Can you tell me what to want now? I can’t go on, no turning back. We’d sing, “Jesus on the main line, tell him what you want. Just call him up, tell him what you want, what you want.” But these six months, they came to me, I tell you— tire tracks and footsteps flattened the grass ’round the green tent—my words made such sound toward the crowd—they bent, repented. But I knew I was nothing, I just stalled in the river’s flow. I waited for you, tensed as a dog’s hind leg crouching before bread crusts and melon rinds. Miz Black yowls “Call him up, call him up now!” But you’re here, and I’m blown, a cattail’s sag, I am birds dispersed—pepper in the wind.
Thank you, Morgan, preschool prodigy of likenesses. I hadn’t considered my propane heater so closely, its hot imagery, how, as you declared that winter evening in my kitchen, munching a chip two-handed like a squirrel, the heater’s line of flames looks like people. And as your younger sister Ella whirled in pink britches around the kitchen singing flames like people, people dancing, and as you grinned at your own brilliance and the brilliant line of half-blue half-orange folk you culled up with spark of thought and vapor of breath, I saw them too, figures swinging hips with whippy fervor to the beat of ignition.
Born seeking likenesses, each of us. We secure a simile, like the wild Ella scooped and wrapped in her father’s arms, let it burn to purer metaphor, let it cool as we celebrate, as we praise our precocity. Really, we praise the world, we delight in its many wrought likenesses.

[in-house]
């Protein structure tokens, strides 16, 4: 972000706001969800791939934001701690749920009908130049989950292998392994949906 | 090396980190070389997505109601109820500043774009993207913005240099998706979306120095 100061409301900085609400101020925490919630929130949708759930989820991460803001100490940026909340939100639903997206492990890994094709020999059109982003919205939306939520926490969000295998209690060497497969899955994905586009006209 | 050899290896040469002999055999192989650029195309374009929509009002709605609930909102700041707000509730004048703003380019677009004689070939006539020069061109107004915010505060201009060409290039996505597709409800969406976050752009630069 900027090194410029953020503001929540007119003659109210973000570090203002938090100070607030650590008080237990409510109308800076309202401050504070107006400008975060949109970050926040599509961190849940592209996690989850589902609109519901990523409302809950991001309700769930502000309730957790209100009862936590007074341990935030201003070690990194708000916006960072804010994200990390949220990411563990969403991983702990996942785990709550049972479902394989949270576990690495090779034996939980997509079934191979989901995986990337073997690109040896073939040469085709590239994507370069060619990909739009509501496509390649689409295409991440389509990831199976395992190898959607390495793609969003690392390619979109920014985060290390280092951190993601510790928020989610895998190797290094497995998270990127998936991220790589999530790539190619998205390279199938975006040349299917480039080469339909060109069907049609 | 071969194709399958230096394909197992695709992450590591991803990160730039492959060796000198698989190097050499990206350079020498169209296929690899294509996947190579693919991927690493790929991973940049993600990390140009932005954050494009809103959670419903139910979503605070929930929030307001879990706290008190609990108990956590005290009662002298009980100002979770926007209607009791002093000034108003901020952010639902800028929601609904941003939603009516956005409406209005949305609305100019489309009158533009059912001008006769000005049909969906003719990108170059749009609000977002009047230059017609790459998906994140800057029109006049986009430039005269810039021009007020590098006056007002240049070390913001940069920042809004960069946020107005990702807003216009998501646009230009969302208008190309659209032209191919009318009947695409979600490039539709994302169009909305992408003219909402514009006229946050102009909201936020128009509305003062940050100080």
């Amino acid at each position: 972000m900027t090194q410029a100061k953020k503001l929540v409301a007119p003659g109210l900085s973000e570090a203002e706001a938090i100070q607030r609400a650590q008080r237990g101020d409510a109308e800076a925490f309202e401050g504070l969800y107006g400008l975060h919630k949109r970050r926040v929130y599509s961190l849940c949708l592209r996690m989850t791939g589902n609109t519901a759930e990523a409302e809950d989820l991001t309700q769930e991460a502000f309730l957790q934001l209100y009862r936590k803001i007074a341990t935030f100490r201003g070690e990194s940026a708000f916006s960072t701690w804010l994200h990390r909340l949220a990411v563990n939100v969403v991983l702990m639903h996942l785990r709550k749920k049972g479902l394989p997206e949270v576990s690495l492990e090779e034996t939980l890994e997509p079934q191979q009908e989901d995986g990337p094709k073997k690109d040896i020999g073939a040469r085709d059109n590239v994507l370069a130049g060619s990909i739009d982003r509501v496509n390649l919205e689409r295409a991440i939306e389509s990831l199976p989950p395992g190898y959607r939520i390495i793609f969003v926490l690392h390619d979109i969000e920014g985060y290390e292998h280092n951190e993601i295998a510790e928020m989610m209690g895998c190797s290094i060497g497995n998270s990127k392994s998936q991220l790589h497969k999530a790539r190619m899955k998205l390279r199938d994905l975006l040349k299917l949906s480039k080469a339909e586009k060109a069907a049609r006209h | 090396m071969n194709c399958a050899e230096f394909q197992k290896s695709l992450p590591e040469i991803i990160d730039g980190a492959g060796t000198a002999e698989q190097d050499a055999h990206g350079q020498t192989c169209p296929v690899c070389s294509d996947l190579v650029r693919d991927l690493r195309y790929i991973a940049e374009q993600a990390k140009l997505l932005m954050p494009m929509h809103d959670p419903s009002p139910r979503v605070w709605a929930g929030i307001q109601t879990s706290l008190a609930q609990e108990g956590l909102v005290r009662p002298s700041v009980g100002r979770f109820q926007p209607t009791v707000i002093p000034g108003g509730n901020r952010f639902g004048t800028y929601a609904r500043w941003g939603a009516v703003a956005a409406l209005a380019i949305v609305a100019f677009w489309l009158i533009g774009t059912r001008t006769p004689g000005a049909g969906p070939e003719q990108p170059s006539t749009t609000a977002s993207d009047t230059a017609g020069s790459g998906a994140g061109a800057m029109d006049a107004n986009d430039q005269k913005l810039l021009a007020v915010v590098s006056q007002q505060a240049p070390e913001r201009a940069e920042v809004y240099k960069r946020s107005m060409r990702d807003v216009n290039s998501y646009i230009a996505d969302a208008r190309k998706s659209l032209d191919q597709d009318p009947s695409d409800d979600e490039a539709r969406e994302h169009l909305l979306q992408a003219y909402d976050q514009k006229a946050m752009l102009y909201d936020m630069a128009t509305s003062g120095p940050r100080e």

It came to me as I waited at the desk, thinking how to turn another scattered group toward the day’s work: I want a bell. Not the electric commands that drilled through our younger days,
not some jingly tinkle. No, something small but clear—a signal, a reminder, a request. After Christmas we went looking and my son found a pair of heavy, small brass disks joined
by a leather thong at the import place in town. They had eight raised symbols in a ring, some scratchy lettering inside. When he struck them the pure tone hung for seven seconds
in the air, shimmering and clean as the sun. Of course I bought them. Each day now I put them on the desk, try to keep them quiet. They want nothing but to ring. They desire not to join but to meet.
When it’s time I hold the thong close to each disk and strike them at right angles to each other, as I learned from a man who told me that their true name is tingsha, that in Tibet the monks strike them
when minds start to ramble. Inside, he told me, were the great and ancient words, Om mani padme hum. We might say: See the jewel in the heart of the lotus. He rubbed the symbols on the top: here
is the conch shell, he said, here the prayer wheel, the umbrella, the flower. The students smile each time I strike the chimes, hold them as the sound wavers, fades. It lasts such a long time.
Such a short time. And then we begin, teasing new sounds from the old tongue as we can, taking the next steps across the rocky plain, following the smoky thread on the horizon.
We fold out the map and it tells us where we might be. We study the compass and it offers some names. We open the timepiece and it says, Be quiet. Bring the chimes together.